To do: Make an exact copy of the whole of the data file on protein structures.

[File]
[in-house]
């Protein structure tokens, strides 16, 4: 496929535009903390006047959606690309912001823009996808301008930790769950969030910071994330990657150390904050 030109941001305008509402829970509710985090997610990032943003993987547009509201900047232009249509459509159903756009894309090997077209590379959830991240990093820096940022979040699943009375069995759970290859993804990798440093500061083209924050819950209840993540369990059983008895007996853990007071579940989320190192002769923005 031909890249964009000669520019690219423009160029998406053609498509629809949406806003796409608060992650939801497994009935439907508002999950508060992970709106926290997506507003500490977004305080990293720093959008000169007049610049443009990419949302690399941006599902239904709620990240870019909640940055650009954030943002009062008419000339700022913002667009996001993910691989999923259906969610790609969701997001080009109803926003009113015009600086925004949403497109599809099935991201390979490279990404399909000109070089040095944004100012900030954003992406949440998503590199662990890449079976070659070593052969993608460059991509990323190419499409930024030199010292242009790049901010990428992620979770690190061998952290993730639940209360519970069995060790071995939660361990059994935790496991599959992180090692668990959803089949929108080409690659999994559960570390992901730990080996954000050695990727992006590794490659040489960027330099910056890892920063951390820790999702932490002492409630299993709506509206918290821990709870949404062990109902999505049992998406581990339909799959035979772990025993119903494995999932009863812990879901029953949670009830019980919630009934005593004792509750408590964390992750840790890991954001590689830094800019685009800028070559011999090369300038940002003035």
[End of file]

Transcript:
[in-house]
């Protein structure tokens, strides 16, 4: 496929535009903390006047959606690309912001823009996808301008930790769950969030910071994330990657150390904050 030109941001305008509402829970509710985090997610990032943003993987547009509201900047232009249509459509159903756009894309090997077209590379959830991240990093820096940022979040699943009375069995759970290859993804990798440093500061083209924050819950209840993540369990059983008895007996853990007071579940989320190192002769923005 031909890249964009000669520019690219423009160029998406053609498509629809949406806003796409608060992650939801497994009935439907508002999950508060992970709106926290997506507003500490977004305080990293720093959008000169007049610049443009990419949302690399941006599902239904709620990240870019909640940055650009954030943002009062008419000339700022913002667009996001993910691989999923259906969610790609969701997001080009109803926003009113015009600086925004949403497109599809099935991201390979490279990404399909000109070089040095944004100012900030954003992406949440998503590199662990890449079976070659070593052969993608460059991509990323190419499409930024030199010292242009790049901010990428992620979770690190061998952290993730639940209360519970069995060790071995939660361990059994935790496991599959992180090692668990959803089949929108080409690659999994559960570390992901730990080996954000050695990727992006590794490659040489960027330099910056890892920063951390820790999702932490002492409630299993709506509206918290821990709870949404062990109902999505049992998406581990339909799959035979772990025993119903494995999932009863812990879901029953949670009830019980919630009934005593004792509750408590964390992750840790890991954001590689830094800019685009800028070559011999090369300038940002003035």